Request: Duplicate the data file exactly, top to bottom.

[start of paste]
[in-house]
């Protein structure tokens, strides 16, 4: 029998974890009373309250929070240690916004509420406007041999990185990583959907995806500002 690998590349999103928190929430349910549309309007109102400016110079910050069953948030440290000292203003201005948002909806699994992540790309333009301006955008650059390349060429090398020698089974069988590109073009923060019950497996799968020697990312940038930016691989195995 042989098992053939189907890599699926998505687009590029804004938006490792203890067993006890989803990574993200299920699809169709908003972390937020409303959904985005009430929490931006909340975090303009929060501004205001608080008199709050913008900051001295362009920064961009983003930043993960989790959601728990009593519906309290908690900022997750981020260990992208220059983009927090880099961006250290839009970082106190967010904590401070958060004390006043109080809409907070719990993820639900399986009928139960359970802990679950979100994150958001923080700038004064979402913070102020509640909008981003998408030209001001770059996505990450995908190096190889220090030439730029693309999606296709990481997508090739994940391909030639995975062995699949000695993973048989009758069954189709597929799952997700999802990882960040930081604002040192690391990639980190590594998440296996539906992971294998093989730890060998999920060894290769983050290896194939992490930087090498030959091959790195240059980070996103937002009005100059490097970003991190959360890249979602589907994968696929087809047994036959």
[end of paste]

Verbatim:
[in-house]
């Protein structure tokens, strides 16, 4: 029998974890009373309250929070240690916004509420406007041999990185990583959907995806500002 690998590349999103928190929430349910549309309007109102400016110079910050069953948030440290000292203003201005948002909806699994992540790309333009301006955008650059390349060429090398020698089974069988590109073009923060019950497996799968020697990312940038930016691989195995 042989098992053939189907890599699926998505687009590029804004938006490792203890067993006890989803990574993200299920699809169709908003972390937020409303959904985005009430929490931006909340975090303009929060501004205001608080008199709050913008900051001295362009920064961009983003930043993960989790959601728990009593519906309290908690900022997750981020260990992208220059983009927090880099961006250290839009970082106190967010904590401070958060004390006043109080809409907070719990993820639900399986009928139960359970802990679950979100994150958001923080700038004064979402913070102020509640909008981003998408030209001001770059996505990450995908190096190889220090030439730029693309999606296709990481997508090739994940391909030639995975062995699949000695993973048989009758069954189709597929799952997700999802990882960040930081604002040192690391990639980190590594998440296996539906992971294998093989730890060998999920060894290769983050290896194939992490930087090498030959091959790195240059980070996103937002009005100059490097970003991190959360890249979602589907994968696929087809047994036959």